July 27

Answers and Solutions for Depressed Housewives

Depressed housewives. Bored housewife. Lonely housewife. Page_1
These are some of the top search matches for women who find my page and the things I am asked about most often. They are also the reason so many women feel helpless and hopeless when faced with the back-to-work or stay-at-home decision. For most, neither option presents as palatable, but it need not be this way. There are answers and solutions for depressed housewives, and for most of us, the solutions are closer than we think.

“Do you ever just feel like there is no point?” one reader recently asked.

“How do you deal with the monotony?” another wanted to know.”I can’t stand it.”

“I just feel like I’m treading water and not going anywhere.”

“I know I should be happy. I’m lucky to be able to stay home with the kids. Not everybody can do that. But I’m not happy. I can barely get off the couch these days. It all just feels so pointless.”

These feelings of dissatisfaction and hopelessness are rampant today, and that’s not surprising when you look at the societal atmosphere that we are living in. The glorification has been misplaced and now goes to those who have achieved much success and accumulated great amounts of money and on those who have managed to capture youthfulness (by any means necessary.) But would it surprise you to learn that the emotional challenges facing you, dear depressed housewife, are exactly the same as those facing most highly successful Hollywood movie stars? You don’t believe me? Take a moment right now and try to think of one person who you know who isn’t unhappy in some way. Go ahead. Think about it.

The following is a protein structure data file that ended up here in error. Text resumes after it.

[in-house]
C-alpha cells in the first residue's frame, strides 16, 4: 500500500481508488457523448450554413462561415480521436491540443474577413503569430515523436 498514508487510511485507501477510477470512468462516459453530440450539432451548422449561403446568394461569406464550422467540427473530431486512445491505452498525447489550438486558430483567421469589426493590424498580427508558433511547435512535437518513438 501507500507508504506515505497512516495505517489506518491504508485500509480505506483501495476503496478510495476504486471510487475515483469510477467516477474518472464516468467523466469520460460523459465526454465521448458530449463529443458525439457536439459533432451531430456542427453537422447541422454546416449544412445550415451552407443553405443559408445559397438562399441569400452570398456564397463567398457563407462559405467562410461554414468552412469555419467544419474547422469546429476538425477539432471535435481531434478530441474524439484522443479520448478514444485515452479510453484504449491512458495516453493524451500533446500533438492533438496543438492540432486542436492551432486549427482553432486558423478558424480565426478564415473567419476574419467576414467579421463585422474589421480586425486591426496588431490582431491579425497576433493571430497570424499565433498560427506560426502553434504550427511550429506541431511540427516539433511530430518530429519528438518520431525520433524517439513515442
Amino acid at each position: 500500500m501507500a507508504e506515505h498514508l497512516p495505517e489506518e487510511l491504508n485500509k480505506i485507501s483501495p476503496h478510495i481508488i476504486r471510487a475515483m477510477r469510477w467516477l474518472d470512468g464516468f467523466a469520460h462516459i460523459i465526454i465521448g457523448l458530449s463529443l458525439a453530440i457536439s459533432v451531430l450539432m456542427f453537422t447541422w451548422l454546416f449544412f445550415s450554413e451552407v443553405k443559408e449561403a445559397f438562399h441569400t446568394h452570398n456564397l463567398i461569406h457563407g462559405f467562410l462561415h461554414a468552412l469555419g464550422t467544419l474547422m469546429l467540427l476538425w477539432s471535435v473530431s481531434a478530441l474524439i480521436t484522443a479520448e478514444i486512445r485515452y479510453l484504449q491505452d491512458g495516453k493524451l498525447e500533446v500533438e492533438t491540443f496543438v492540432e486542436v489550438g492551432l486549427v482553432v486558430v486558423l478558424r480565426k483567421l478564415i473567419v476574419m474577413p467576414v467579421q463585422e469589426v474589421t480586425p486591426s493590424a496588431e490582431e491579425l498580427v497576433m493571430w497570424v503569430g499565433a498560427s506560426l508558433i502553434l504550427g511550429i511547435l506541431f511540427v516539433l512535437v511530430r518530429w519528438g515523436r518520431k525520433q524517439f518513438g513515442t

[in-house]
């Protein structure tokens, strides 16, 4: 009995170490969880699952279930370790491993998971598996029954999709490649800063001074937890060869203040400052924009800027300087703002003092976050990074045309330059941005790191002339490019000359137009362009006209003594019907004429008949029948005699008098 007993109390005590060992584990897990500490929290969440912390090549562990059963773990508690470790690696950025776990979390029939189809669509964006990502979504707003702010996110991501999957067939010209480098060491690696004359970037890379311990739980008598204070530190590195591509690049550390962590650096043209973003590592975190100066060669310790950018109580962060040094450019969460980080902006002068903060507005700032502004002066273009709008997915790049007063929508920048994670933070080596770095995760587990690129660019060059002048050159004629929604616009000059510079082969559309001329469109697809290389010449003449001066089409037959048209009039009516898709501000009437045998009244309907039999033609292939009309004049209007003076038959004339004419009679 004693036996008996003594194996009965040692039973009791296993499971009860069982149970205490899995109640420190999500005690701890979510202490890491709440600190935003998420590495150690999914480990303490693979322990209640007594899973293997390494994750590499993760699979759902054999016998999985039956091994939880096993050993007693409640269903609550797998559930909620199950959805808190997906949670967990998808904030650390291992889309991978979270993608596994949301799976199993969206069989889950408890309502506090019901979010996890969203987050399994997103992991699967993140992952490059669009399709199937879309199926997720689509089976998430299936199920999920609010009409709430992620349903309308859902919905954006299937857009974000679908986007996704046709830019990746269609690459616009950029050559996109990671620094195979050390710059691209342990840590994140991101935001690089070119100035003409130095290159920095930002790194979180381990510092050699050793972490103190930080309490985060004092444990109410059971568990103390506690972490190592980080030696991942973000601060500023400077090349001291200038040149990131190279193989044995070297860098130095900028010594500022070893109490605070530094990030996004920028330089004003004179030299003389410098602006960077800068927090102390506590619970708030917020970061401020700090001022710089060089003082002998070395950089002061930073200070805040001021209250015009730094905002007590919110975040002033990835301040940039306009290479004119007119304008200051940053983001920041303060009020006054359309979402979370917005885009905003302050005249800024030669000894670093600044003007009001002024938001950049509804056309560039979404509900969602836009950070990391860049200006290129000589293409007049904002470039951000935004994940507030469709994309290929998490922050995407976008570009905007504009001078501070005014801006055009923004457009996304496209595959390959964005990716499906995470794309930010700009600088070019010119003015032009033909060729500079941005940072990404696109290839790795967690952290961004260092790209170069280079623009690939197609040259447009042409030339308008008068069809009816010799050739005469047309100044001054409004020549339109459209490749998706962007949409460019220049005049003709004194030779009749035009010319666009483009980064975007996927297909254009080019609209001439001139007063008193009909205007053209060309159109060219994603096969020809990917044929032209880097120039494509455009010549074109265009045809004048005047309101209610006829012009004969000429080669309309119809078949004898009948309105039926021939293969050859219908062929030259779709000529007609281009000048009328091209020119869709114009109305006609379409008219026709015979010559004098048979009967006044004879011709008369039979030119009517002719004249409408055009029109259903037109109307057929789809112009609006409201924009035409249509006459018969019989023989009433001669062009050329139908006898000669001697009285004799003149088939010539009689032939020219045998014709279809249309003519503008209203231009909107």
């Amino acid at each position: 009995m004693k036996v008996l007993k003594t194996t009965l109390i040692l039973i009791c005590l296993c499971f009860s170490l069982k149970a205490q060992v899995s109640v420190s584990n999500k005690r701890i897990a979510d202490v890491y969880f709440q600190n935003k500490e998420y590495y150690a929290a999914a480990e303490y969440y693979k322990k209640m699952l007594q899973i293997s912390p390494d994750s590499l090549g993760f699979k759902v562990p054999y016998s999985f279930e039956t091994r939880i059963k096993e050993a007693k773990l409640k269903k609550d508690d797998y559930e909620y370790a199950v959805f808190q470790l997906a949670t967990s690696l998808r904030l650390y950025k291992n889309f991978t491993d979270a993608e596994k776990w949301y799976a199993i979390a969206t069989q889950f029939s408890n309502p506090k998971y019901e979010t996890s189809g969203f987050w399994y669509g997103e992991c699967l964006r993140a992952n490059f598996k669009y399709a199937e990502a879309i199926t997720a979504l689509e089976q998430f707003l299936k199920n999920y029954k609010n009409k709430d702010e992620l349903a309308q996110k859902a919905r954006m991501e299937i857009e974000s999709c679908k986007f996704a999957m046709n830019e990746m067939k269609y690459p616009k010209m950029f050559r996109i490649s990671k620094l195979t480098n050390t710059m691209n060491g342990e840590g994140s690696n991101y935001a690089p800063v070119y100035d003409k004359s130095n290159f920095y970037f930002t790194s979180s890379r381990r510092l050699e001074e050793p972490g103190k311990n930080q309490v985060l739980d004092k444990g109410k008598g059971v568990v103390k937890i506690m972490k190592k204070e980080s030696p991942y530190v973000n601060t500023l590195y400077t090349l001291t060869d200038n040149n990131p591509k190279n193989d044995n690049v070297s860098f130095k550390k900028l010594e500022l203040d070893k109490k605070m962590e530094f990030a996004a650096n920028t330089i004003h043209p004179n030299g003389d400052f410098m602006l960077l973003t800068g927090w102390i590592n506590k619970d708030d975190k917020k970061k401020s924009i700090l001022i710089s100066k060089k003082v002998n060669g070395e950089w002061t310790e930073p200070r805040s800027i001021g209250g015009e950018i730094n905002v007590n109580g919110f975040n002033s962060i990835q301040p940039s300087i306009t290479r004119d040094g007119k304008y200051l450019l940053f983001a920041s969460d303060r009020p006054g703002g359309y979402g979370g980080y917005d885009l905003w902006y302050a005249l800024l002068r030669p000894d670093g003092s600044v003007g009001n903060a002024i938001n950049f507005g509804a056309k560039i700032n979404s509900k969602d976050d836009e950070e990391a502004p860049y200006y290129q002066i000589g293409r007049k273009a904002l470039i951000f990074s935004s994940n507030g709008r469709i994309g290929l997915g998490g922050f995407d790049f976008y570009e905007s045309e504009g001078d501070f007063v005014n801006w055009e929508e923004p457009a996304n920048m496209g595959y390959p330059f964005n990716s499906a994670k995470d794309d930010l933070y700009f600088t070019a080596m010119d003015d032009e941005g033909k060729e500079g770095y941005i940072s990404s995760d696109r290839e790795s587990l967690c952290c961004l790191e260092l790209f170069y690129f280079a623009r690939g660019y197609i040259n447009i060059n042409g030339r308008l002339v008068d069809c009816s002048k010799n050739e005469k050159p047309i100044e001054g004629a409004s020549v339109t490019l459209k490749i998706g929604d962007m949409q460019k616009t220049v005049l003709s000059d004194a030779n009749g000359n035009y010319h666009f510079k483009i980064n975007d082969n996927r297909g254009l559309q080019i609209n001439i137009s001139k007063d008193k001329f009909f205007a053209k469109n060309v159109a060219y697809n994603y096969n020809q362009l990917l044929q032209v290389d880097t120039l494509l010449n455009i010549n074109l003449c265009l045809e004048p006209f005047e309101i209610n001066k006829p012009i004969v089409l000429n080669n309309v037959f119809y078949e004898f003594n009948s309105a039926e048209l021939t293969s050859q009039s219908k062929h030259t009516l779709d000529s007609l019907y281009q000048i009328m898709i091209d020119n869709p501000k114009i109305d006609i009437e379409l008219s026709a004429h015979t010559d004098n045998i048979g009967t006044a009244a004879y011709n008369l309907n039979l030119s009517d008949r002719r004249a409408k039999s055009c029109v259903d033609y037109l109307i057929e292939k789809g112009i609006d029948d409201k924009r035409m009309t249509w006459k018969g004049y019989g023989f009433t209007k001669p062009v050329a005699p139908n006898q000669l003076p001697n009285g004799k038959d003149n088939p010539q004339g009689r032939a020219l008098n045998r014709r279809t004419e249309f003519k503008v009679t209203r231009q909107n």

Right. None. At the very core, you and they are the same.  We are all the same.

The only difference is that for most housewives, the answers and solutions are more readily available. That is, once you understand the real issue at the heart of the matter, which is that we, as a modern society, are lead to believe that we ought to be always happy. We are told that we have a right to be happy and that we should not settle for less than being deliriously happy.  We are taught that if we are not happy then there must be something wrong with our circumstance or with our mind.  Medication is typically prescribed.  But it’s a quick fix that seldom fixes anything.  Why?

Because nobody teaches us where to find true happiness, and certainly nobody mentions that in order to find it, you must first endure suffering. We all must. Suffering is part of life–everyone’s life. Nobody mentions that. And why would they? It goes against the grain. It clashes with the constant barrage of inspirational messages we are inundated with daily. It’s not popular. And, sadly, most believe it’s not true. But it is.

Instead we need to start teaching and learning that into every life there will be unpleasantries and suffering, but it is through this very suffering that we are here to learn meaning and find true, deep satisfaction within our lives.

Do not fret. I am not here to tell you that you must endure many more years of unhappiness. The suffering that you must endure needs only to last as long as it takes you to change your mind about how you think about the challenges at hand. And that is what we are going to do today.

Let’s begin with a little historical review. Think back to what you know of pre-historic times. Imagine life back then. The Middle Ages? What do your recall about that timeframe? And how about more recently. Let’s say the early 1900s? What was life like? What was happening in the world? What was daily life like for each of these stages in history? Now let me ask you this. Think about the life of a pauper. And now of a prince. A Hollywood actress? A corporate executive? Your dentist? What do all these things have in common? I can tell you without hesitation that no matter what time frame, no matter what era, and no matter what station in life, everyone experiences difficulties and sadness. Everyone. Some will have difficulties and sadness to a larger degree than others, but everyone suffers.